We recently came across a video by Minute MBA, titled “Why Outsourcing is bad for Business”, see video below.

VIDEO: Why Outsourcing is Bad for Business

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As you can imagine, as a medical device Outsourcing company, we were quite intrigued by the title, but as we watched the video, it became clear that the film maker was actually referring to ‘Offshoring’. There has always been much confusion when using the terms Offshoring and Outsourcing.  Are they the same thing or different? How are they different?   Which term applies in which instance?  So first lets get the two concepts clearly defined:

Outsourcing:  Refers to an organization contracting work out to a 3rd party.

Offshoring: Refers to getting work done in a different country. This can be done in two ways:

  • When the work is performed by a global subsidiary or affiliate of the organization, then it remains exclusively as Offshoring.
  • When the same work is contracted to an oversees outsourcing supplier, it is ‘offshore outsourcing’ , which is still commonly referred to as offshoring.

Coming back to the video, the film maker uses Offshoring and Outsourcing as synonymous terms, but you can clearly see they are in fact referring to Offshoring when they talk about contractors in China, India and other overseas locations.

That being said, we feel the video paints an accurate picture as to the movement in the “Offshoring” market. It discusses how Offshoring cost advantages are not as attractive as they once were, with human resource and shipping costs increasing over the years, supply chains becoming more convoluted and intellectual property safety being more at risk.  There is also a negative public sentiment of being identified as using an offshore Outsourcing company.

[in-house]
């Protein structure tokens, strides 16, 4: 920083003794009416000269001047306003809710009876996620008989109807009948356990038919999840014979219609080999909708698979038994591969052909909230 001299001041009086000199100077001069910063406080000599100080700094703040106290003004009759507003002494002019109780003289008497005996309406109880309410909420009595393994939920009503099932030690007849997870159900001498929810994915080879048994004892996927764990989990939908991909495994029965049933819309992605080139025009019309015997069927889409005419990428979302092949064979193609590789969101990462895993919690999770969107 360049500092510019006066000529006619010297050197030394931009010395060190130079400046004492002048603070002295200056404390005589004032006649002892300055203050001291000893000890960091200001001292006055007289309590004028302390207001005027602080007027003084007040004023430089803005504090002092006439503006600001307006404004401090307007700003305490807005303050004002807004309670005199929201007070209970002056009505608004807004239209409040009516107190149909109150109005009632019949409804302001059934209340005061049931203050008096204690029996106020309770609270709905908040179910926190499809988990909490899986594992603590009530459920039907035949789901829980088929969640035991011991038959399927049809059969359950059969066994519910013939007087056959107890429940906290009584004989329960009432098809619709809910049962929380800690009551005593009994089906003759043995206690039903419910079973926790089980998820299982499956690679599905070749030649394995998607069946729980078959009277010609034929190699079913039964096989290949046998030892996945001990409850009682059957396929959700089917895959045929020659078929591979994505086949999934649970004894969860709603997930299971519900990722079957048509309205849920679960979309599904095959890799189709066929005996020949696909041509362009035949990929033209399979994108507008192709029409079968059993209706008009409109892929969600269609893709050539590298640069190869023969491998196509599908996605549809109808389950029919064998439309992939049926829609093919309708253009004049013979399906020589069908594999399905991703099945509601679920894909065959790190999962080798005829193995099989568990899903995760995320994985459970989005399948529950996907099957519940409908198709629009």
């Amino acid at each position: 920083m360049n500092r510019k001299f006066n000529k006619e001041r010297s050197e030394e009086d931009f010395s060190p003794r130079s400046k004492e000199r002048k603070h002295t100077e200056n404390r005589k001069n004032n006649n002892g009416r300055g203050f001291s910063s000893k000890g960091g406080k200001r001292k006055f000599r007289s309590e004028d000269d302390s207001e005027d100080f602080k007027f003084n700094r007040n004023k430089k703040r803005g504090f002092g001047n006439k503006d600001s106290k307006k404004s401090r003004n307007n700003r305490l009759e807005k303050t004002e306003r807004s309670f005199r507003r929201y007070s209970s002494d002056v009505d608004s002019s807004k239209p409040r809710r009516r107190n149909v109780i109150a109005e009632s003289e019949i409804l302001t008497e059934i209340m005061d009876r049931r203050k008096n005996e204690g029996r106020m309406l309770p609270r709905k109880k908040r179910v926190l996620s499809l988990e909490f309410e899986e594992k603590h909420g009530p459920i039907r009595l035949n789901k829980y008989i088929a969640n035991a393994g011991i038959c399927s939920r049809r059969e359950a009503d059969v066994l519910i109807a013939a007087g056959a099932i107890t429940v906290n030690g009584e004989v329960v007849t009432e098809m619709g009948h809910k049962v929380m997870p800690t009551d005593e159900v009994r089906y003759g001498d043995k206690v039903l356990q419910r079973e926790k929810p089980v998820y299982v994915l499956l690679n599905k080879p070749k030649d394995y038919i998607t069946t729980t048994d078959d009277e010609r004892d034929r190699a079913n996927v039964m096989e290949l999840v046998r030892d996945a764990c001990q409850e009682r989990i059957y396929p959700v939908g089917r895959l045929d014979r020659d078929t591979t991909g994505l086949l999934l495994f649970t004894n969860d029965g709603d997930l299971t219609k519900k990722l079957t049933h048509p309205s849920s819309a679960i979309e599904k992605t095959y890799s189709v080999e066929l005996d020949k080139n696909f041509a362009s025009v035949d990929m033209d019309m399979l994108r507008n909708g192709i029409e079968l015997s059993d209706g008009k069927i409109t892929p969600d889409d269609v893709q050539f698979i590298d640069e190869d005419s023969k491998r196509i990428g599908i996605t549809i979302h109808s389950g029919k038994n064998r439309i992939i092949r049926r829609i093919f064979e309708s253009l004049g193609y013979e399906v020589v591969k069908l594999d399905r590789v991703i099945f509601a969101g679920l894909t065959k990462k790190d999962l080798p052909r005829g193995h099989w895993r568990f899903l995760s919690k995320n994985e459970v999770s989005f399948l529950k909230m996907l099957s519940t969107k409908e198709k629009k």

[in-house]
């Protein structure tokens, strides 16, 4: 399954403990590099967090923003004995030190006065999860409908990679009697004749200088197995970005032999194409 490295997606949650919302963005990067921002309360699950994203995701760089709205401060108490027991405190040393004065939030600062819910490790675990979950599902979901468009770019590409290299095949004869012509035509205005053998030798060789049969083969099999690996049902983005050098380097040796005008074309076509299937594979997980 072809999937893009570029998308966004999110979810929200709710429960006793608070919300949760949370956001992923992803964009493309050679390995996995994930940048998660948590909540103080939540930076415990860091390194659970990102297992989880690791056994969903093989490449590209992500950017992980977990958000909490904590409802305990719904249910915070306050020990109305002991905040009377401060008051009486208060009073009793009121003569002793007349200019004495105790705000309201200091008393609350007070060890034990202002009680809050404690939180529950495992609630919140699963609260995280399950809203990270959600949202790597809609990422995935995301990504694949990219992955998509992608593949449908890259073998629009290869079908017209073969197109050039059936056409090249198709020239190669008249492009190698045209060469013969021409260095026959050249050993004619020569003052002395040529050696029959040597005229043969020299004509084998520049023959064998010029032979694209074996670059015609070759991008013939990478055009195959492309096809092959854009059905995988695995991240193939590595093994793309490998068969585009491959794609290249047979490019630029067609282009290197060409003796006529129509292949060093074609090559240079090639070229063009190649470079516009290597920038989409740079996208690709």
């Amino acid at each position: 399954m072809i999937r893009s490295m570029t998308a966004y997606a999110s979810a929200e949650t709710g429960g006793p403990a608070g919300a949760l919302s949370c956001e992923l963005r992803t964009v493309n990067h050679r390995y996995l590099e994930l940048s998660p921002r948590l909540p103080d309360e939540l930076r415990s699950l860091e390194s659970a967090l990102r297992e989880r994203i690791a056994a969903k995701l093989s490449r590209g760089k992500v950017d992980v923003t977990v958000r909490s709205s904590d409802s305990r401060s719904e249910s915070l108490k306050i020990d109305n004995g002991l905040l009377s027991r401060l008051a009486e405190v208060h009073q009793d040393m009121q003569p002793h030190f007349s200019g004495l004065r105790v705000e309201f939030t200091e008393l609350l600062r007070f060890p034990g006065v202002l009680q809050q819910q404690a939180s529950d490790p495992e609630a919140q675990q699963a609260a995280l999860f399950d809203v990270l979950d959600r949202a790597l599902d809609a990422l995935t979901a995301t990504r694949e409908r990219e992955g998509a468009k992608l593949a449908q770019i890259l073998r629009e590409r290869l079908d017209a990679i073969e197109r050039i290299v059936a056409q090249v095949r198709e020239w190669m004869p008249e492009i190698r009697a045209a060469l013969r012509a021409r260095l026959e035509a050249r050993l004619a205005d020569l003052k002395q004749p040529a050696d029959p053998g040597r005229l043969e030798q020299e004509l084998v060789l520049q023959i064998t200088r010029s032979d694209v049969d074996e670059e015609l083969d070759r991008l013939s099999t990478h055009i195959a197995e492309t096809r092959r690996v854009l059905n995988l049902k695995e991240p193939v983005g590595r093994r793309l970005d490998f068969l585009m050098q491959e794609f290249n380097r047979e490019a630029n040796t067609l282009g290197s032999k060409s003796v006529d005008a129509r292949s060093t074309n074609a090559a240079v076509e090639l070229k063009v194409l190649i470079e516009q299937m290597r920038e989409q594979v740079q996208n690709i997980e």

We have seen firsthand through our own company and our Offshore supplier, that due to these changes, companies are now exploring working with domestic Outsourcing companies and, with the help of those suppliers, focusing more on product engineering to streamline the manufacturing processes. What this means is while Offshoring is a declining trend, Outsourcing is not.

So take heed when you hear of the declining popularity of Outsourcing. The word is likely being used in place of Offshoring, as the value proposition associated with Outsourcing is still as strong as ever. The ability to tap into shared overheard, industry bench marking, best practices, and existing well trained operators is still the same. You just don’t have to go halfway around the world to see those benefits.